Nov 25, 2020, Pia Ranada
The government has identified 35 million Filipinos who will be given the first batch of COVID-19 vaccine doses
Once a COVID-19 vaccine is approved by Philippine authorities, the government aims to vaccinate around 60 million to 70 million of its citizens in 3 to 5 years, said the country’s vaccine czar Carlito Galvez Jr.
“More or less 60 to 70 million [people], we will do this in a 3- to 5-year period,” he said in a virtual press briefing on Wednesday, November 25.
This number of people corresponds to roughly 60% to 70% of the country’s 107 million population.
The government is capable of vaccinating only 20 million to 30 million Filipinos a year, he added.
Going by the government’s “best case scenario” estimate that a vaccine will become locally available by April to June 2021, it would mean that 60% of the population should have been vaccinated by 2024 to 2026.
But Galvez’s “worst case scenario,” which he also termed as the “realistic scenario,” is that the government’s vaccine distribution will start late 2021 or early 2022.
35 million Filipinos in ‘priority list’
With this schedule in mind, the coronavirus national task force has already come up with a list of 35 million people who will get the vaccine first.
“We have a list of more than 35 million Filipinos who are in the priority list. That was given by the DOH (Department of Health), based on the guidance of our President,” said Galvez.
The list includes healthcare workers, frontliners like police, soldiers, and essential workers of the social welfare and education departments, poor households, and indigents, he added.
President Rodrigo Duterte previously said he wanted to foot the bill of COVID-19 vaccination for all Filipinos. But Finance Secretary Carlos Dominguez III only announced a funding target of P73.2 billion to inoculate 60 million people.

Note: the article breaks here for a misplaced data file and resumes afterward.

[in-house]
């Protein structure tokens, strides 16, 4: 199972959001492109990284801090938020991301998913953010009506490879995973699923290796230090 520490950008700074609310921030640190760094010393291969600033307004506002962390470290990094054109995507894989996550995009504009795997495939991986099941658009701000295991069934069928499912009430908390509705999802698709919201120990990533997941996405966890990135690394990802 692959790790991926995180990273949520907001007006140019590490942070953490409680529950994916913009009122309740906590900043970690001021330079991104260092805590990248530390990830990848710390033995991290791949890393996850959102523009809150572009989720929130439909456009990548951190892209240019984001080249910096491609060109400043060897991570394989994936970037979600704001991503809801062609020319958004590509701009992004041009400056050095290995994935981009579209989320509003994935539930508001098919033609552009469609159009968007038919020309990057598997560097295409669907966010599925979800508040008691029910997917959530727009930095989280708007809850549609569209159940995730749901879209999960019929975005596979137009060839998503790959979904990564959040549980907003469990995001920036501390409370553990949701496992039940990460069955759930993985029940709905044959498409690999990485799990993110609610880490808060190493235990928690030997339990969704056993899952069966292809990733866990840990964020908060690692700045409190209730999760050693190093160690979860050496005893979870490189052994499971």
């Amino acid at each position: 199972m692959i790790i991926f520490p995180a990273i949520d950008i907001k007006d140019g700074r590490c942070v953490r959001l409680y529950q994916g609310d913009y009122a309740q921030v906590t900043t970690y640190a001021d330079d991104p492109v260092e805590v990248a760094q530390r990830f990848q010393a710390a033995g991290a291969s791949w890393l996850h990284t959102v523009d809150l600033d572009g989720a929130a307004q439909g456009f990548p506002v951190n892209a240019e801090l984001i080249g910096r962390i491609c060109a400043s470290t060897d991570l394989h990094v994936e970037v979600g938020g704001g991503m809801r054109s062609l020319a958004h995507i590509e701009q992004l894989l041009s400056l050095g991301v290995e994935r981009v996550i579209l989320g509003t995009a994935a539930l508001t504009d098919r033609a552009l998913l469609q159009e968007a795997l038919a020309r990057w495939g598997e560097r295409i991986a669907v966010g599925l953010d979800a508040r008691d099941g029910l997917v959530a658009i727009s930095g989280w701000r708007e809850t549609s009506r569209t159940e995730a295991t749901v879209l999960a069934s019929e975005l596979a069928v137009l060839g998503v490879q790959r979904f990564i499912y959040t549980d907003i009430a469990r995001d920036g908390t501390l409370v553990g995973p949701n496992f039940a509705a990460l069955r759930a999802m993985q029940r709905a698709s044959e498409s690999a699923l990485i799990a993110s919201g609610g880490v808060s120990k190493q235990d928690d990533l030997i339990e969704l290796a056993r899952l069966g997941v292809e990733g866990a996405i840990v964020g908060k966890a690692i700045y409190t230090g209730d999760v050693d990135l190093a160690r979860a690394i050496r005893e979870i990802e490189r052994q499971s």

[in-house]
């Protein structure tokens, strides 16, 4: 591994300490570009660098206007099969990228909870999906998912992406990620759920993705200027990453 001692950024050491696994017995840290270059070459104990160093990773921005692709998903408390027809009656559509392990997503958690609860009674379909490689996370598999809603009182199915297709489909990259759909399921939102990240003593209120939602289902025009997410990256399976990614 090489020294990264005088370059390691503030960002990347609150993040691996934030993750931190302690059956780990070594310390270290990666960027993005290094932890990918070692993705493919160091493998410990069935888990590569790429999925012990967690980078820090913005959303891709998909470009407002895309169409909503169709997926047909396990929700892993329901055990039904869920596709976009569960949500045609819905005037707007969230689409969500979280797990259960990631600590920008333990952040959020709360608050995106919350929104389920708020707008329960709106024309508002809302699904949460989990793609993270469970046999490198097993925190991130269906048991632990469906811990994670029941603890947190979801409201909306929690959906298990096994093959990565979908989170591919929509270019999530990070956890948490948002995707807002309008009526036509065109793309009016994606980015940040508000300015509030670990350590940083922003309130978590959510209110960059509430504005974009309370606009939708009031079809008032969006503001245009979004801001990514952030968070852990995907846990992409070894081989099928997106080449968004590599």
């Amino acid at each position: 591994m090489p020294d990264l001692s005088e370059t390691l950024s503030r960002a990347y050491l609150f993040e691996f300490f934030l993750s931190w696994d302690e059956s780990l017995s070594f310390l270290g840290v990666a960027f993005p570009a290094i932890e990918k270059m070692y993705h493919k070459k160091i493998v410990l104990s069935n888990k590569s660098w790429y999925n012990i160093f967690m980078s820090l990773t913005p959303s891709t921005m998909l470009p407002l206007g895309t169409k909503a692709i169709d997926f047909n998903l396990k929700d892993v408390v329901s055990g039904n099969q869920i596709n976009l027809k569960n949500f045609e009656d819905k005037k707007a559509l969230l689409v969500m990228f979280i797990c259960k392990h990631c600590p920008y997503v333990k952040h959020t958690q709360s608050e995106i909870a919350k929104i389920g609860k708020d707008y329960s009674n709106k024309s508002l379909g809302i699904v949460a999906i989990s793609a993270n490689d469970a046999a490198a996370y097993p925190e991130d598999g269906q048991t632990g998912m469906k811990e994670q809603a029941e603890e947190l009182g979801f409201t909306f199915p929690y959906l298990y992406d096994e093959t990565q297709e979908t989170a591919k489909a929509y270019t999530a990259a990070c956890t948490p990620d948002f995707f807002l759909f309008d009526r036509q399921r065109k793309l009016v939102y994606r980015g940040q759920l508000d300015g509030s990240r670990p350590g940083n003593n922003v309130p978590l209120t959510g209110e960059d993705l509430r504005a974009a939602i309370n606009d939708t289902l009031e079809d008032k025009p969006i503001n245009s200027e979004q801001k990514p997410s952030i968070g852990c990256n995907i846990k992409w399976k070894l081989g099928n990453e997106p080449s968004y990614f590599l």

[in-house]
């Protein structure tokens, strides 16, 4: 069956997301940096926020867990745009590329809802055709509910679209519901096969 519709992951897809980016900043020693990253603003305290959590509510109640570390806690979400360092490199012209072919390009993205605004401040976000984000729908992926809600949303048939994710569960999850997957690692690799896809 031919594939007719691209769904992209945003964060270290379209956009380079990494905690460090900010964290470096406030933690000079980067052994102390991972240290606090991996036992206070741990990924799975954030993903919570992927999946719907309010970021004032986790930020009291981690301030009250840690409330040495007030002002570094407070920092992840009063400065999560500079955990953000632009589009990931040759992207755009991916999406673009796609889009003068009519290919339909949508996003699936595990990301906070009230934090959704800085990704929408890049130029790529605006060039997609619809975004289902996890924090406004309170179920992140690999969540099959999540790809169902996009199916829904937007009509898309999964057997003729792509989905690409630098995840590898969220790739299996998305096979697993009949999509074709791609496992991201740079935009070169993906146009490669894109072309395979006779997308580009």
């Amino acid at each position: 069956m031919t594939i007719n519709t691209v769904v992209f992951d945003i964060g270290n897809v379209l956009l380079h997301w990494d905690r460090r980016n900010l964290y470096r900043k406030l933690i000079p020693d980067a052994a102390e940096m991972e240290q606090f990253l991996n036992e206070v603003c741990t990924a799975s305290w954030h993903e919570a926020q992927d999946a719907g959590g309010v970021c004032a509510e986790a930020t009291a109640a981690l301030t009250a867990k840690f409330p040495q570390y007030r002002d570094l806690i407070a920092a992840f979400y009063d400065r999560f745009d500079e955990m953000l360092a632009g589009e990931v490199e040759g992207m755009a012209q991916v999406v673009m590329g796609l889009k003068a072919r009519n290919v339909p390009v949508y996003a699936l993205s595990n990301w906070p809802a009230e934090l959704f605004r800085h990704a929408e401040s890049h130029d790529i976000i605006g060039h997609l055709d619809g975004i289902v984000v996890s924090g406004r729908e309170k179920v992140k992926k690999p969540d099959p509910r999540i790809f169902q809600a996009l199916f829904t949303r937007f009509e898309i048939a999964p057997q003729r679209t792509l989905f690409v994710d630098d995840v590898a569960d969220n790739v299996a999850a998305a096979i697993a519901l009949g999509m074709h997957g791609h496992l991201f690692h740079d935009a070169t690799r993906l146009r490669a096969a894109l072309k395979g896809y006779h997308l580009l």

Preparations for cold storage
Galvez said the task force is negotiating with a consortium of companies that can provide ultra cold storage facilities required to distribute some vaccines, like those being developed by Pfizer and Moderna.
The next 6 months, he said, would be spent preparing the logistics of this equipment, as well as storage facilities for vaccines that would need only 2 or 8 degrees Celsius to keep.
What the task force is busy with is ensuring that there is adequate funding for vaccination logistics.
Galvez said the task force is asking lawmakers to include P150 billion for logistics and distribution in the 2021 national budget, which is now being threshed out in the Senate. This P150 billion amount was first proposed by Senate President Pro Tempore Ralph Recto.
“We spoke with Congress and the Senate. It should be included there because the P2.5 billion initial [fund] is just for an initial 3 million vaccines for essential health workers,” said the vaccine czar.
The Philippine Food and Drug Administration is now waiting for countries like the United States, China, and India to approve the vaccines being developed by their firms. Only then can the FDA also issue emergency use approval, as ordered by Duterte.
While the government is securing supply for priority sectors of the population, private companies are also moving to secure doses for their employees. It’s likely that Filipinos willing to pay for vaccination could get inoculated even before the government’s vaccination efforts reach them. – Rappler.com